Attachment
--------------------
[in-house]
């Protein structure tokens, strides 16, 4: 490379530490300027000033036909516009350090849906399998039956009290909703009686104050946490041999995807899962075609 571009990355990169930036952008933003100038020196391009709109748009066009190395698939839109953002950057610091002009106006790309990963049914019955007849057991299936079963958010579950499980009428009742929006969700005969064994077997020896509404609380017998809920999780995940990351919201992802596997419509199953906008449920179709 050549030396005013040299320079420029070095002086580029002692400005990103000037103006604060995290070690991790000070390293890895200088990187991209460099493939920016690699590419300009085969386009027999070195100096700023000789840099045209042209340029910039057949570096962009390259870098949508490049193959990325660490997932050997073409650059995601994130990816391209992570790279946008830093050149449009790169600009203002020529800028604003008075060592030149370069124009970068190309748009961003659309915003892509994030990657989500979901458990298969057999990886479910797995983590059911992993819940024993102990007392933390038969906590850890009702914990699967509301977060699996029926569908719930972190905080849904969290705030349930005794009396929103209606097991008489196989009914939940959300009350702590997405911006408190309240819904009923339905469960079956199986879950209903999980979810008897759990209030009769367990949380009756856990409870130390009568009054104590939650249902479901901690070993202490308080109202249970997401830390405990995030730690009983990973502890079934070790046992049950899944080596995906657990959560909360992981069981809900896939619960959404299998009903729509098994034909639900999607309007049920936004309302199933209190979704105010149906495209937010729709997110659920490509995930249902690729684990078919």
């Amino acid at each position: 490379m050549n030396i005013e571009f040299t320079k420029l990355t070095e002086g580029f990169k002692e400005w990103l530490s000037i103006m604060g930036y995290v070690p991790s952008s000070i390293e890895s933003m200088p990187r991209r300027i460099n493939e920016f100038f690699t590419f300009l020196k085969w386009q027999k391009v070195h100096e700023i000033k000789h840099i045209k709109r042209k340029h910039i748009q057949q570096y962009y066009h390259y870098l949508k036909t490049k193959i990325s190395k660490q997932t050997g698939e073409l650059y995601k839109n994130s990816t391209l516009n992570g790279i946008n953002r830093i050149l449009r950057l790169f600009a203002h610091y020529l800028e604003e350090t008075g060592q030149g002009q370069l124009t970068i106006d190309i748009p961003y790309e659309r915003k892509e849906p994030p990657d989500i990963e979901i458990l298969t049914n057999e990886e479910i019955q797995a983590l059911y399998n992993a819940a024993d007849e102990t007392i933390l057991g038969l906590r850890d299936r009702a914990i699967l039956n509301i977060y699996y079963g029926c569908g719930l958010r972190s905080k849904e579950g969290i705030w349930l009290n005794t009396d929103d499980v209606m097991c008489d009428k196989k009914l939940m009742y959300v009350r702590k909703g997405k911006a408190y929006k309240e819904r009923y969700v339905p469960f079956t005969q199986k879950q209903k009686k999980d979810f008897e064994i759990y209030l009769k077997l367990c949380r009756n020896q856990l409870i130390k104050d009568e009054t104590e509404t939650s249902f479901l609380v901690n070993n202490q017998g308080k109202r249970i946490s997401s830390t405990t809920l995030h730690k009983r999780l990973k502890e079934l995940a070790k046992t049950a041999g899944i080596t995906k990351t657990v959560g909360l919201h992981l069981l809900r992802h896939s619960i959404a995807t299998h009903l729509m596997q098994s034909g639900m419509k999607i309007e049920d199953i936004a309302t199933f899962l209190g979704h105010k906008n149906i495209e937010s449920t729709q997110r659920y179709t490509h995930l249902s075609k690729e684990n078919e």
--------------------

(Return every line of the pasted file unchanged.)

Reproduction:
[in-house]
């Protein structure tokens, strides 16, 4: 490379530490300027000033036909516009350090849906399998039956009290909703009686104050946490041999995807899962075609 571009990355990169930036952008933003100038020196391009709109748009066009190395698939839109953002950057610091002009106006790309990963049914019955007849057991299936079963958010579950499980009428009742929006969700005969064994077997020896509404609380017998809920999780995940990351919201992802596997419509199953906008449920179709 050549030396005013040299320079420029070095002086580029002692400005990103000037103006604060995290070690991790000070390293890895200088990187991209460099493939920016690699590419300009085969386009027999070195100096700023000789840099045209042209340029910039057949570096962009390259870098949508490049193959990325660490997932050997073409650059995601994130990816391209992570790279946008830093050149449009790169600009203002020529800028604003008075060592030149370069124009970068190309748009961003659309915003892509994030990657989500979901458990298969057999990886479910797995983590059911992993819940024993102990007392933390038969906590850890009702914990699967509301977060699996029926569908719930972190905080849904969290705030349930005794009396929103209606097991008489196989009914939940959300009350702590997405911006408190309240819904009923339905469960079956199986879950209903999980979810008897759990209030009769367990949380009756856990409870130390009568009054104590939650249902479901901690070993202490308080109202249970997401830390405990995030730690009983990973502890079934070790046992049950899944080596995906657990959560909360992981069981809900896939619960959404299998009903729509098994034909639900999607309007049920936004309302199933209190979704105010149906495209937010729709997110659920490509995930249902690729684990078919």
């Amino acid at each position: 490379m050549n030396i005013e571009f040299t320079k420029l990355t070095e002086g580029f990169k002692e400005w990103l530490s000037i103006m604060g930036y995290v070690p991790s952008s000070i390293e890895s933003m200088p990187r991209r300027i460099n493939e920016f100038f690699t590419f300009l020196k085969w386009q027999k391009v070195h100096e700023i000033k000789h840099i045209k709109r042209k340029h910039i748009q057949q570096y962009y066009h390259y870098l949508k036909t490049k193959i990325s190395k660490q997932t050997g698939e073409l650059y995601k839109n994130s990816t391209l516009n992570g790279i946008n953002r830093i050149l449009r950057l790169f600009a203002h610091y020529l800028e604003e350090t008075g060592q030149g002009q370069l124009t970068i106006d190309i748009p961003y790309e659309r915003k892509e849906p994030p990657d989500i990963e979901i458990l298969t049914n057999e990886e479910i019955q797995a983590l059911y399998n992993a819940a024993d007849e102990t007392i933390l057991g038969l906590r850890d299936r009702a914990i699967l039956n509301i977060y699996y079963g029926c569908g719930l958010r972190s905080k849904e579950g969290i705030w349930l009290n005794t009396d929103d499980v209606m097991c008489d009428k196989k009914l939940m009742y959300v009350r702590k909703g997405k911006a408190y929006k309240e819904r009923y969700v339905p469960f079956t005969q199986k879950q209903k009686k999980d979810f008897e064994i759990y209030l009769k077997l367990c949380r009756n020896q856990l409870i130390k104050d009568e009054t104590e509404t939650s249902f479901l609380v901690n070993n202490q017998g308080k109202r249970i946490s997401s830390t405990t809920l995030h730690k009983r999780l990973k502890e079934l995940a070790k046992t049950a041999g899944i080596t995906k990351t657990v959560g909360l919201h992981l069981l809900r992802h896939s619960i959404a995807t299998h009903l729509m596997q098994s034909g639900m419509k999607i309007e049920d199953i936004a309302t199933f899962l209190g979704h105010k906008n149906i495209e937010s449920t729709q997110r659920y179709t490509h995930l249902s075609k690729e684990n078919e």